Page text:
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Re: The ethics of software emulations?

As promised, I will now subject everyone to some thoughts on  
intellectual property.
Keep your tray tables in their upright and locked position.....

Hardware in general and analog hardware in particular requires a lot
of R&D to design and manufacture.  There aren't always obvious ways to
do things.  Circuit design, component selection, construction
materials, etc. are often arrived at through trial and error.  The
patent system was intended to protect inventors so they could recoup
their R&D investment, otherwise no one would be inclined to invent

Software requires R&D as well, but it is essentially free to make and
distribute.  The advent of digital audio processing removed the huge
amount of R&D required for analog circuit design.  Essentially anyone
with a PC and free time can make digital audio software.  In marketing
terms the "barriers to entry" are much lower.  This means there
will be more competition and as a result the prices will be lower.

Software businesses of course want to make money, so one thing that
happened early on was to allow copyrights to apply to software.  This
made it illegal for someone to make direct copies of code in a ROM or
to take the source code for a product, recompile it, slap on a
different UI and call it your own.  I have no problem with copyrights.

The problem though is that with most software, it is fairly easy to
write different code that achieves an identical end result.  I don't
need to see the source code for Word for example to know how to write
a word processor.  Sure, it would take a lot of time but there's
nothing in Word that makes me smack my head and go "damn! I wonder how
they do that?".  Like any business, software companies aren't fond
of competition and since copyrights weren't a very effective weapon
they turned to the patent system.

Patents were originally intended to protect the "process" by which you
achieved an end result.  Everyone wanted to get seeds out of cotton so
Eli invented a novel device to accomplish that.  People were free to
invent different devices to achieve the same end result, just not one
that operated exactly like Eli's.

The patent model doesn't apply well to software however.  Since
copyrights don't protect the end result, many software patents are
claiming ownership of concepts rather than processes. It is like
someone claiming they own the mere concept of "seedless cotton" rather
than a device to produce seedless cotton.

Other patents are for trivial algorithms.  They'll be dressed up in
language like "system and method for attenuation in digital audio
streams" and what it boils down to is multiplying two floating point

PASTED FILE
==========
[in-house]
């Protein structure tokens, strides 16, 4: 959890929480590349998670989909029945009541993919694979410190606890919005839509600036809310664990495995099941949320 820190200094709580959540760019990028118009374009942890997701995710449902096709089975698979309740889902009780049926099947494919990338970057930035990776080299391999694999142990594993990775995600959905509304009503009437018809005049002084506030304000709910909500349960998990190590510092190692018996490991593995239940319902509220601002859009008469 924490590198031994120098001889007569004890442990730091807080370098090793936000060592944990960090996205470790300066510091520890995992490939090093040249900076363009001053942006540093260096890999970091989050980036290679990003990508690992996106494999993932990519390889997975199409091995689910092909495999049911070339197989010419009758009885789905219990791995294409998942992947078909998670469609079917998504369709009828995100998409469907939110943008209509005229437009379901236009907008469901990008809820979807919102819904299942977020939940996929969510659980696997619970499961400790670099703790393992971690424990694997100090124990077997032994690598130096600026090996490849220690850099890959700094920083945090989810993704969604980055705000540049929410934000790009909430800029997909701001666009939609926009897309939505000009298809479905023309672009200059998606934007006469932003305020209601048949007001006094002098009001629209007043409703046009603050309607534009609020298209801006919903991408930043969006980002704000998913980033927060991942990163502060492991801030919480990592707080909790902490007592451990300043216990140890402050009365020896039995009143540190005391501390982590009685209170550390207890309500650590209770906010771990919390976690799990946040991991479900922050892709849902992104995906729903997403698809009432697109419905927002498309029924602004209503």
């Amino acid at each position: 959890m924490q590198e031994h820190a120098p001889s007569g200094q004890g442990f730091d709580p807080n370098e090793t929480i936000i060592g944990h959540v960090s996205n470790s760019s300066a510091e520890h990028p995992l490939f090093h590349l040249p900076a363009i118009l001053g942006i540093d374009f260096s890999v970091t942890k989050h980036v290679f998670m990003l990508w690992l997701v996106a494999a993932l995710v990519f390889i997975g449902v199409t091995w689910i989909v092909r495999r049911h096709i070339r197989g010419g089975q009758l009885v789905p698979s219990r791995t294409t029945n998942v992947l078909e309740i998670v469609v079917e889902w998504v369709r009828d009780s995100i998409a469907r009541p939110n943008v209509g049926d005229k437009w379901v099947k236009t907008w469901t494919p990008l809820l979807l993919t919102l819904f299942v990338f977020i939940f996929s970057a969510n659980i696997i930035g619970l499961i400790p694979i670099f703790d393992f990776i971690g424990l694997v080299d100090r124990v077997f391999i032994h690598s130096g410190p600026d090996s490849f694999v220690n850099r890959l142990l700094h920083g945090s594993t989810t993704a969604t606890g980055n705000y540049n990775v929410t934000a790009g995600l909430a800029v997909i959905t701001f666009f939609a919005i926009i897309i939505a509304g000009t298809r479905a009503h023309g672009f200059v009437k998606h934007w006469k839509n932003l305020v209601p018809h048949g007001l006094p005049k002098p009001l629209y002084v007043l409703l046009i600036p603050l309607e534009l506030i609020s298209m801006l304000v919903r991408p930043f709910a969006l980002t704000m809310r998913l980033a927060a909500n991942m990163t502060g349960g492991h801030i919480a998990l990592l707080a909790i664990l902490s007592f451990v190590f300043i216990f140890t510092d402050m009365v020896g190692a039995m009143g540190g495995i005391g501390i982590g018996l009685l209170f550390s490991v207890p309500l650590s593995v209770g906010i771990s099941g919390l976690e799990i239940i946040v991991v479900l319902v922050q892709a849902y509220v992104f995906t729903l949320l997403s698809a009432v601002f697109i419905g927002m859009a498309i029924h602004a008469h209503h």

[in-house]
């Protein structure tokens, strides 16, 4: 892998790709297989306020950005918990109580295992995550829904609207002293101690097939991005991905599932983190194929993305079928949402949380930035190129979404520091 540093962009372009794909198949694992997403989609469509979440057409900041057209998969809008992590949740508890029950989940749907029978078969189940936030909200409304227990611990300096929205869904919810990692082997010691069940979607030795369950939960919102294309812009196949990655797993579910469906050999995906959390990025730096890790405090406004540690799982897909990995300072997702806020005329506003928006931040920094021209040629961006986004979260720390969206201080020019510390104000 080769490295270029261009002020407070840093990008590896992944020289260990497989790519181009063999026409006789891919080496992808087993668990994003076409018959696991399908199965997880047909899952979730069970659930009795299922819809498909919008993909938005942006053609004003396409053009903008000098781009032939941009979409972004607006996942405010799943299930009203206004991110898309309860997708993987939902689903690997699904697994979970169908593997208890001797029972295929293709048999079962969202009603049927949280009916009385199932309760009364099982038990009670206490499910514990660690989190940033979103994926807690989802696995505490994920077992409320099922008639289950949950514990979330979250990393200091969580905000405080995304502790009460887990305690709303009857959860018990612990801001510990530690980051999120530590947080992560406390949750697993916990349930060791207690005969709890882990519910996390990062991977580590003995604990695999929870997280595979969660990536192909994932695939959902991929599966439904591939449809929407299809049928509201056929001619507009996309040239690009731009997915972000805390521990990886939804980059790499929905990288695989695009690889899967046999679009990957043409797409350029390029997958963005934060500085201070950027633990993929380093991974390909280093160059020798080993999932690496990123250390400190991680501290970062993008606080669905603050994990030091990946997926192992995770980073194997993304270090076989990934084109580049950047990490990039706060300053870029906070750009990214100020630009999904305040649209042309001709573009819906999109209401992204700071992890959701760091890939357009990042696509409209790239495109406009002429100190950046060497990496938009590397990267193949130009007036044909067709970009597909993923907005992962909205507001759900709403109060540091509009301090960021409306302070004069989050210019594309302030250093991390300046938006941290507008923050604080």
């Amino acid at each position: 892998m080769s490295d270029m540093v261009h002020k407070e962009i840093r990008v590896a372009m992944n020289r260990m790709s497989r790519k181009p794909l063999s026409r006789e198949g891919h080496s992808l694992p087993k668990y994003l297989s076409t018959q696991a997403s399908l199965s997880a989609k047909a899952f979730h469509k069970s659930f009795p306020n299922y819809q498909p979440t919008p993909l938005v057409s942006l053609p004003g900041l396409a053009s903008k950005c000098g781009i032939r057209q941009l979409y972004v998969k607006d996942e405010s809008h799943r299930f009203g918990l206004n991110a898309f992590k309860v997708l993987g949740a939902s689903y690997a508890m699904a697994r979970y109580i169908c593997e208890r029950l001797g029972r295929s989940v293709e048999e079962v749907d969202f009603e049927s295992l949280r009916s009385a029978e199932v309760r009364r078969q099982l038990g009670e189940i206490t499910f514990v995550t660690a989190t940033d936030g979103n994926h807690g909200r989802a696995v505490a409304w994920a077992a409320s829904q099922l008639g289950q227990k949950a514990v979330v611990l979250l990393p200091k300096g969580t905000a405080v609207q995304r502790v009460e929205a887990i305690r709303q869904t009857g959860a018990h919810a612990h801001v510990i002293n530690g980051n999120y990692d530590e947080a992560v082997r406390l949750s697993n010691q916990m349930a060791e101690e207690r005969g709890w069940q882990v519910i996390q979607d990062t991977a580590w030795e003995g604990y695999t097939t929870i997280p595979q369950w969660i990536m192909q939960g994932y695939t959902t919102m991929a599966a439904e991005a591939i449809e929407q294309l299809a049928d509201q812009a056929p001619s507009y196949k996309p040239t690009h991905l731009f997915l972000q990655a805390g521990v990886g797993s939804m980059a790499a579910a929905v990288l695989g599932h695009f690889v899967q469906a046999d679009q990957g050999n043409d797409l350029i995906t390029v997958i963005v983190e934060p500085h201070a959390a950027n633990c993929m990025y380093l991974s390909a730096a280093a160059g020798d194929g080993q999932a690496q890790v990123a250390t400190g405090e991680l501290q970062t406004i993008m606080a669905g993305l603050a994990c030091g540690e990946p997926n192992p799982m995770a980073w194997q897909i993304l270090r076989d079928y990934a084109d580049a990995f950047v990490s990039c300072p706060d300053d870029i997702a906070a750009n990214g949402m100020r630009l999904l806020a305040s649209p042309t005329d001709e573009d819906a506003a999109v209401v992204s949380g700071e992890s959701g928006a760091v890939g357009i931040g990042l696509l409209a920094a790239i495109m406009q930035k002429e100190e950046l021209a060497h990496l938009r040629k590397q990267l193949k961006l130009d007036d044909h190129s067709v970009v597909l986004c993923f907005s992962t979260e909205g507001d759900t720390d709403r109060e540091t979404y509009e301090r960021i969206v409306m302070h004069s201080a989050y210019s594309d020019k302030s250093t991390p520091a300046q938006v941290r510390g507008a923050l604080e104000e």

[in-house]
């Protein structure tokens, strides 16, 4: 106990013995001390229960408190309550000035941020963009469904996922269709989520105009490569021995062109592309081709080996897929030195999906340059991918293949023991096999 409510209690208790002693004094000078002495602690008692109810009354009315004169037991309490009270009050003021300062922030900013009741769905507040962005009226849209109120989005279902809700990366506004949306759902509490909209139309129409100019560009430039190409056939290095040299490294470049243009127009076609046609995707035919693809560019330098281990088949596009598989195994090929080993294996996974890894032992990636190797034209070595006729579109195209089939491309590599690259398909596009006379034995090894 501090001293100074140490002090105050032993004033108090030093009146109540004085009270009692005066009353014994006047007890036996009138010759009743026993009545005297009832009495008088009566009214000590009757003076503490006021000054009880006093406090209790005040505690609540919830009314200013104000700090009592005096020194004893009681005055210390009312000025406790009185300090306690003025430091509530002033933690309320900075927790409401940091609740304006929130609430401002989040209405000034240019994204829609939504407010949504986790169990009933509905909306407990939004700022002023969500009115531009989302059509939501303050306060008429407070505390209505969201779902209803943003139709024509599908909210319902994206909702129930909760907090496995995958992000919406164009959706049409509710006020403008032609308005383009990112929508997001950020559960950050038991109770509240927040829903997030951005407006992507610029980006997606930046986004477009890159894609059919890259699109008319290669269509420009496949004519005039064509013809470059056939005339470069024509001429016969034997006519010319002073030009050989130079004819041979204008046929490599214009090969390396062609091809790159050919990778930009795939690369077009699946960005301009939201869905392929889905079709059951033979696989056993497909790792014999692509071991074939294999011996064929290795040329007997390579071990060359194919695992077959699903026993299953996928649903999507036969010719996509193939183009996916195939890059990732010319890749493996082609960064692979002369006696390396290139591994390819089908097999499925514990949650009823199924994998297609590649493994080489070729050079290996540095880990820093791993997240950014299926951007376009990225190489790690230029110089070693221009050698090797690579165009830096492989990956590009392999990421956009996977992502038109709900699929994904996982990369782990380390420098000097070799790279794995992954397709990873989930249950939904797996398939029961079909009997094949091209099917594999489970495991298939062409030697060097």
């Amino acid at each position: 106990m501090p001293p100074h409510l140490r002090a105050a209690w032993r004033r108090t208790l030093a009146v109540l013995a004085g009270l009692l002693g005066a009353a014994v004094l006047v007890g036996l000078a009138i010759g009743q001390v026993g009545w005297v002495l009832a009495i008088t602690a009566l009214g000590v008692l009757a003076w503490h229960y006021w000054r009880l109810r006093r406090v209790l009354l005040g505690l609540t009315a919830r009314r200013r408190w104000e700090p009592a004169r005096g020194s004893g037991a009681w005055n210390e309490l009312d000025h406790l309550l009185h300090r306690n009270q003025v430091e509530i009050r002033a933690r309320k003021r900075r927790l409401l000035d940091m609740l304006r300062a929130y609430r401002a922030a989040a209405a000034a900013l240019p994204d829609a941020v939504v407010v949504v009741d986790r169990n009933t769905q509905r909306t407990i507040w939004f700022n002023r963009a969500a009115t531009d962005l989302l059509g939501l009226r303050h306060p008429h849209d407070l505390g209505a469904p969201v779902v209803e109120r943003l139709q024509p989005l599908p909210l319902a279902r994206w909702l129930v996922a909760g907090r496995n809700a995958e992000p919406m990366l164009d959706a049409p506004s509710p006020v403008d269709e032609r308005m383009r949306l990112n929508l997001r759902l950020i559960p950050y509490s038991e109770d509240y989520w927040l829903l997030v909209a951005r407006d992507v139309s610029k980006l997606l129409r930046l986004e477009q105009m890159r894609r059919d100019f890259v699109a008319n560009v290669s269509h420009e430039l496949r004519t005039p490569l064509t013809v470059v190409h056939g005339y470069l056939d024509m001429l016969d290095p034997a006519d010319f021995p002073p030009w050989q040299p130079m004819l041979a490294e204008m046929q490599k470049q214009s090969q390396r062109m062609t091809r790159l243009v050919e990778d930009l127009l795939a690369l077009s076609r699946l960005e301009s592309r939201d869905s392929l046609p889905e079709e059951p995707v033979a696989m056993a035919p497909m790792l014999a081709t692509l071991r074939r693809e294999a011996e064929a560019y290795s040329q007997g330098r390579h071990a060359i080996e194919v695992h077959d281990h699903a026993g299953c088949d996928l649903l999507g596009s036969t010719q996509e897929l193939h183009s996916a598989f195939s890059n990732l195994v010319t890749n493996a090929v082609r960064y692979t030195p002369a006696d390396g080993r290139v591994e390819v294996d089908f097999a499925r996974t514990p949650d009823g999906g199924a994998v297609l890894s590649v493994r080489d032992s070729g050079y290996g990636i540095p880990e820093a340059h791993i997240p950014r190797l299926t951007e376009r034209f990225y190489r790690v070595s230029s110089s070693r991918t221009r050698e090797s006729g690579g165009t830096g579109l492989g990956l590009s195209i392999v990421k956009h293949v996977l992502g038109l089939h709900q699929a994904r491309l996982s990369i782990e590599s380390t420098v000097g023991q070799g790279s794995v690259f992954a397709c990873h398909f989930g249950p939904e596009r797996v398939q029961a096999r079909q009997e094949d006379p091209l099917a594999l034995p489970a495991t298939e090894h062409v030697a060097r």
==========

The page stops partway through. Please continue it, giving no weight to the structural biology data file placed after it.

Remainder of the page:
numbers together.  Patents like this are dangerous because they end up
stifling invention rather than promoting it.

Now let's bring this into the looping world.  Loopers implement
concepts like "multiply" or "start overdub when I push a button and
stop when I release".  What is the invention here?  People sit down in
front loopers every day and think "if only I could repeat this four
times" or "if only I could mute the backing loop and have it start
automatically on the next bar".  They aren't inventing anything, they
are defining concepts.  There are millions of ways to implement those
concepts, should someone be allowed to claim ownership of all of them?

I admire the EDP team's ability to select and implement a large and
powerful set of looping concepts, and their tenacity in bringing it to
the market as hardware.  That was a monumental task and maybe they
deserved more than they received.  But I simply do not believe you can
claim ownership of mere concepts.

Imagine what would happen if Microsoft claimed they owned the concept
of web browsing and no one else could make a browser.  I can assure
you web browsers are more complex than either the EDP or Mobius, and
they all do basically the same thing.

Ownership of mere concepts rather than implementations of concepts is
a very dangerous thing.  You may not be aware of it in the relatively
small world of music software, but in the enterprise software world
where I work it is epidemic.  Pretty soon Microsoft, Apple, IBM, and
Oracle are going to hold the patents for just about anything that you
can do on a computer, and trust me that includes digital audio
processing.  Now I'm sure these altruistic corporations would never
EVER abuse these patents to harrass small companies trying to
innovate.  Because that would be unethical.